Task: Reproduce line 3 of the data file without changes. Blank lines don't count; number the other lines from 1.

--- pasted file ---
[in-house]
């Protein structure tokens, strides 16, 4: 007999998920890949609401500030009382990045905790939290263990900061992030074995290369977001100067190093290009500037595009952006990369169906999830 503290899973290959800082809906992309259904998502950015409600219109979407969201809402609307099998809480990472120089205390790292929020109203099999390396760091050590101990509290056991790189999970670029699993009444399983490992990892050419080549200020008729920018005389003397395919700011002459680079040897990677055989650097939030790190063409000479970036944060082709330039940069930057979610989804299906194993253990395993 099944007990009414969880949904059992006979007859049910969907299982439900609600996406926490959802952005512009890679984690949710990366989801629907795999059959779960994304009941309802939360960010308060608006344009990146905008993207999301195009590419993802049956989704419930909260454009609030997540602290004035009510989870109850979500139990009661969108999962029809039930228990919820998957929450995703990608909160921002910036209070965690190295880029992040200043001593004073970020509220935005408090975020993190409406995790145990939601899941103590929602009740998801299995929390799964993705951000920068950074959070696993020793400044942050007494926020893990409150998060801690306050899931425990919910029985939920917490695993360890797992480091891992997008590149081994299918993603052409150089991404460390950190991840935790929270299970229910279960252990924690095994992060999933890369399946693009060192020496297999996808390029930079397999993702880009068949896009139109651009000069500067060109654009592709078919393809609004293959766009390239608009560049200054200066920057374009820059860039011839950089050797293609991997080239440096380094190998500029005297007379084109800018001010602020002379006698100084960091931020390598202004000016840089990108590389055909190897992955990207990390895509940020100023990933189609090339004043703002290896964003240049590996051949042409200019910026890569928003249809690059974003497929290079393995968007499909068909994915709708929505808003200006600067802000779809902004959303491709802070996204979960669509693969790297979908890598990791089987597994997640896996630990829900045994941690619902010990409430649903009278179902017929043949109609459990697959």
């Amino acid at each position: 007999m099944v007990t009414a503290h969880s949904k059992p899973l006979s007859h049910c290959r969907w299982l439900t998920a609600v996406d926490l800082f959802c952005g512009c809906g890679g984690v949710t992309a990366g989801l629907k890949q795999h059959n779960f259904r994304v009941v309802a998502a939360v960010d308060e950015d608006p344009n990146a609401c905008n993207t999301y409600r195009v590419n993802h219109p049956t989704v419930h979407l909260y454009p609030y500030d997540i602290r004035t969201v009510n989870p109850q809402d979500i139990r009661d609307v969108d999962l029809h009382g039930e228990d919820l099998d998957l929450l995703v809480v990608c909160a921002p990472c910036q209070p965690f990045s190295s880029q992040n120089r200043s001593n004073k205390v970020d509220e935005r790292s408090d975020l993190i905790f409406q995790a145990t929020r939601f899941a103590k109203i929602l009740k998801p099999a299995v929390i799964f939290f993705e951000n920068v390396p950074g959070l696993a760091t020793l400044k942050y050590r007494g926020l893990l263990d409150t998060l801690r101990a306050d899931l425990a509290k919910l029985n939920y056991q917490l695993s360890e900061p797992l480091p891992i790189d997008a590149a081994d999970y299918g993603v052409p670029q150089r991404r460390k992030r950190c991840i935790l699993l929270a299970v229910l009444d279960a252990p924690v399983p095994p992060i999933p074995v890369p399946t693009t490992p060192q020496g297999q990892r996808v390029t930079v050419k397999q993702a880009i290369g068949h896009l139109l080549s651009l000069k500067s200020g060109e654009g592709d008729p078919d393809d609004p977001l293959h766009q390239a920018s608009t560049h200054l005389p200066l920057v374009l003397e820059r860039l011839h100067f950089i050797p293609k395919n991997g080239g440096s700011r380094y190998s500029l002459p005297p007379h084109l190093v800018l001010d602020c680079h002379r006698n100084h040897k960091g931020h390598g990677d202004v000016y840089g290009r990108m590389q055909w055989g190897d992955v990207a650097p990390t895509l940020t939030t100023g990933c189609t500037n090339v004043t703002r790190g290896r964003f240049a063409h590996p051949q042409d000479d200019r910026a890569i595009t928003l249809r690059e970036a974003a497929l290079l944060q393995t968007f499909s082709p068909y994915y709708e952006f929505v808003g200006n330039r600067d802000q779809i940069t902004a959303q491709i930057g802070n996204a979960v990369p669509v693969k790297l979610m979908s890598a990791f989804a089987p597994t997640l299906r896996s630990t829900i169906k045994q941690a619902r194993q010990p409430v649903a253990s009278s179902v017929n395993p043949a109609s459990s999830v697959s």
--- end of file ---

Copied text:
């Amino acid at each position: 007999m099944v007990t009414a503290h969880s949904k059992p899973l006979s007859h049910c290959r969907w299982l439900t998920a609600v996406d926490l800082f959802c952005g512009c809906g890679g984690v949710t992309a990366g989801l629907k890949q795999h059959n779960f259904r994304v009941v309802a998502a939360v960010d308060e950015d608006p344009n990146a609401c905008n993207t999301y409600r195009v590419n993802h219109p049956t989704v419930h979407l909260y454009p609030y500030d997540i602290r004035t969201v009510n989870p109850q809402d979500i139990r009661d609307v969108d999962l029809h009382g039930e228990d919820l099998d998957l929450l995703v809480v990608c909160a921002p990472c910036q209070p965690f990045s190295s880029q992040n120089r200043s001593n004073k205390v970020d509220e935005r790292s408090d975020l993190i905790f409406q995790a145990t929020r939601f899941a103590k109203i929602l009740k998801p099999a299995v929390i799964f939290f993705e951000n920068v390396p950074g959070l696993a760091t020793l400044k942050y050590r007494g926020l893990l263990d409150t998060l801690r101990a306050d899931l425990a509290k919910l029985n939920y056991q917490l695993s360890e900061p797992l480091p891992i790189d997008a590149a081994d999970y299918g993603v052409p670029q150089r991404r460390k992030r950190c991840i935790l699993l929270a299970v229910l009444d279960a252990p924690v399983p095994p992060i999933p074995v890369p399946t693009t490992p060192q020496g297999q990892r996808v390029t930079v050419k397999q993702a880009i290369g068949h896009l139109l080549s651009l000069k500067s200020g060109e654009g592709d008729p078919d393809d609004p977001l293959h766009q390239a920018s608009t560049h200054l005389p200066l920057v374009l003397e820059r860039l011839h100067f950089i050797p293609k395919n991997g080239g440096s700011r380094y190998s500029l002459p005297p007379h084109l190093v800018l001010d602020c680079h002379r006698n100084h040897k960091g931020h390598g990677d202004v000016y840089g290009r990108m590389q055909w055989g190897d992955v990207a650097p990390t895509l940020t939030t100023g990933c189609t500037n090339v004043t703002r790190g290896r964003f240049a063409h590996p051949q042409d000479d200019r910026a890569i595009t928003l249809r690059e970036a974003a497929l290079l944060q393995t968007f499909s082709p068909y994915y709708e952006f929505v808003g200006n330039r600067d802000q779809i940069t902004a959303q491709i930057g802070n996204a979960v990369p669509v693969k790297l979610m979908s890598a990791f989804a089987p597994t997640l299906r896996s630990t829900i169906k045994q941690a619902r194993q010990p409430v649903a253990s009278s179902v017929n395993p043949a109609s459990s999830v697959s």